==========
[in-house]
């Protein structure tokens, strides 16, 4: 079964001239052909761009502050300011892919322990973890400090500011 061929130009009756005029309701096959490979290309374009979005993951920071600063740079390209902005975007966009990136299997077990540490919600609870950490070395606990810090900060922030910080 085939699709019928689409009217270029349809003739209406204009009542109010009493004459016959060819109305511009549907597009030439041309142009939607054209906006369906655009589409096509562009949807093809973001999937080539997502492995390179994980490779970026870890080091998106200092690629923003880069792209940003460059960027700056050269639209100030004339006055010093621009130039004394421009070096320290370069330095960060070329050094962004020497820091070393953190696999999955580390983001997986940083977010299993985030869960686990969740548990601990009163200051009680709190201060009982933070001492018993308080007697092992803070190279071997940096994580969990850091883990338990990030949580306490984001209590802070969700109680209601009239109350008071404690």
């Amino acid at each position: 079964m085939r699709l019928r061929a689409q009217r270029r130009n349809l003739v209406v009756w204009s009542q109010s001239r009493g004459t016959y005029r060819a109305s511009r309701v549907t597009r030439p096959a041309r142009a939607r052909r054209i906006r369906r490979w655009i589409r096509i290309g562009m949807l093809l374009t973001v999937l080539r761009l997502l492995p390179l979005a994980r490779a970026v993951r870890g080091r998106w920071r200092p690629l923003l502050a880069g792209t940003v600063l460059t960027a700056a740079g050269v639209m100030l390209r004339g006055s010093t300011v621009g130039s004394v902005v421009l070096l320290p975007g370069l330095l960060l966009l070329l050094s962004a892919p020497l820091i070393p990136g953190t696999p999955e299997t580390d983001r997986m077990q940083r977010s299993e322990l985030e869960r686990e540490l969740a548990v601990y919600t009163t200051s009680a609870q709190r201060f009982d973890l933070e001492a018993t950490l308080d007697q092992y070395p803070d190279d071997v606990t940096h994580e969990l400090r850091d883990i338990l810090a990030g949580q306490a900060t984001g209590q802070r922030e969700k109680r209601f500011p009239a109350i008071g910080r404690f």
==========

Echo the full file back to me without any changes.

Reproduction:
[in-house]
């Protein structure tokens, strides 16, 4: 079964001239052909761009502050300011892919322990973890400090500011 061929130009009756005029309701096959490979290309374009979005993951920071600063740079390209902005975007966009990136299997077990540490919600609870950490070395606990810090900060922030910080 085939699709019928689409009217270029349809003739209406204009009542109010009493004459016959060819109305511009549907597009030439041309142009939607054209906006369906655009589409096509562009949807093809973001999937080539997502492995390179994980490779970026870890080091998106200092690629923003880069792209940003460059960027700056050269639209100030004339006055010093621009130039004394421009070096320290370069330095960060070329050094962004020497820091070393953190696999999955580390983001997986940083977010299993985030869960686990969740548990601990009163200051009680709190201060009982933070001492018993308080007697092992803070190279071997940096994580969990850091883990338990990030949580306490984001209590802070969700109680209601009239109350008071404690």
């Amino acid at each position: 079964m085939r699709l019928r061929a689409q009217r270029r130009n349809l003739v209406v009756w204009s009542q109010s001239r009493g004459t016959y005029r060819a109305s511009r309701v549907t597009r030439p096959a041309r142009a939607r052909r054209i906006r369906r490979w655009i589409r096509i290309g562009m949807l093809l374009t973001v999937l080539r761009l997502l492995p390179l979005a994980r490779a970026v993951r870890g080091r998106w920071r200092p690629l923003l502050a880069g792209t940003v600063l460059t960027a700056a740079g050269v639209m100030l390209r004339g006055s010093t300011v621009g130039s004394v902005v421009l070096l320290p975007g370069l330095l960060l966009l070329l050094s962004a892919p020497l820091i070393p990136g953190t696999p999955e299997t580390d983001r997986m077990q940083r977010s299993e322990l985030e869960r686990e540490l969740a548990v601990y919600t009163t200051s009680a609870q709190r201060f009982d973890l933070e001492a018993t950490l308080d007697q092992y070395p803070d190279d071997v606990t940096h994580e969990l400090r850091d883990i338990l810090a990030g949580q306490a900060t984001g209590q802070r922030e969700k109680r209601f500011p009239a109350i008071g910080r404690f």